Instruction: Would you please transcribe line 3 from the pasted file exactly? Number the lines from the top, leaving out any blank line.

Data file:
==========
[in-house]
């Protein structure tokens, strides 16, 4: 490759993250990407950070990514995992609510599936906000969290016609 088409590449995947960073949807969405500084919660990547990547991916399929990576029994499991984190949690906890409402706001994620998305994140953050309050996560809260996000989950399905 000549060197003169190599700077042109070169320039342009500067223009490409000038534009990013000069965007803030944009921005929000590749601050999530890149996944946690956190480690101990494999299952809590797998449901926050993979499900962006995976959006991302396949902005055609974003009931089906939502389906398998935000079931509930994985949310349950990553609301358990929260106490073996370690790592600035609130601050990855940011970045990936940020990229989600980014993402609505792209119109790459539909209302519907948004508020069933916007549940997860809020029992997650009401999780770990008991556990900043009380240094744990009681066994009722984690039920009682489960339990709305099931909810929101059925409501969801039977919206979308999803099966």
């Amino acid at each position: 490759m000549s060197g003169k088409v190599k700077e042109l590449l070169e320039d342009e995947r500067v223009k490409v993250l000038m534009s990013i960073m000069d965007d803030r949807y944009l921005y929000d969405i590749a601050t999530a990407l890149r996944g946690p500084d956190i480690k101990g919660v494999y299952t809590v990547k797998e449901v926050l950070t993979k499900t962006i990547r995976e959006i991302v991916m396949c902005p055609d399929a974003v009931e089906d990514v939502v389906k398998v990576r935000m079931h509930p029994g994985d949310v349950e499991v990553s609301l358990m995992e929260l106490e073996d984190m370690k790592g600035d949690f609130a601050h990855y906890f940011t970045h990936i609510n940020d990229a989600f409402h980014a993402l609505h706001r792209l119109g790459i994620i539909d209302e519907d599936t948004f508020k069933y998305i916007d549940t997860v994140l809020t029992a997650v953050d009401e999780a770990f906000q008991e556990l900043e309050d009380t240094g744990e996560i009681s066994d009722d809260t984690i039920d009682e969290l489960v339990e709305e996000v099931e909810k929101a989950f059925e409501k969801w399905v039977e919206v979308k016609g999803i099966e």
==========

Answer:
């Amino acid at each position: 490759m000549s060197g003169k088409v190599k700077e042109l590449l070169e320039d342009e995947r500067v223009k490409v993250l000038m534009s990013i960073m000069d965007d803030r949807y944009l921005y929000d969405i590749a601050t999530a990407l890149r996944g946690p500084d956190i480690k101990g919660v494999y299952t809590v990547k797998e449901v926050l950070t993979k499900t962006i990547r995976e959006i991302v991916m396949c902005p055609d399929a974003v009931e089906d990514v939502v389906k398998v990576r935000m079931h509930p029994g994985d949310v349950e499991v990553s609301l358990m995992e929260l106490e073996d984190m370690k790592g600035d949690f609130a601050h990855y906890f940011t970045h990936i609510n940020d990229a989600f409402h980014a993402l609505h706001r792209l119109g790459i994620i539909d209302e519907d599936t948004f508020k069933y998305i916007d549940t997860v994140l809020t029992a997650v953050d009401e999780a770990f906000q008991e556990l900043e309050d009380t240094g744990e996560i009681s066994d009722d809260t984690i039920d009682e969290l489960v339990e709305e996000v099931e909810k929101a989950f059925e409501k969801w399905v039977e919206v979308k016609g999803i099966e």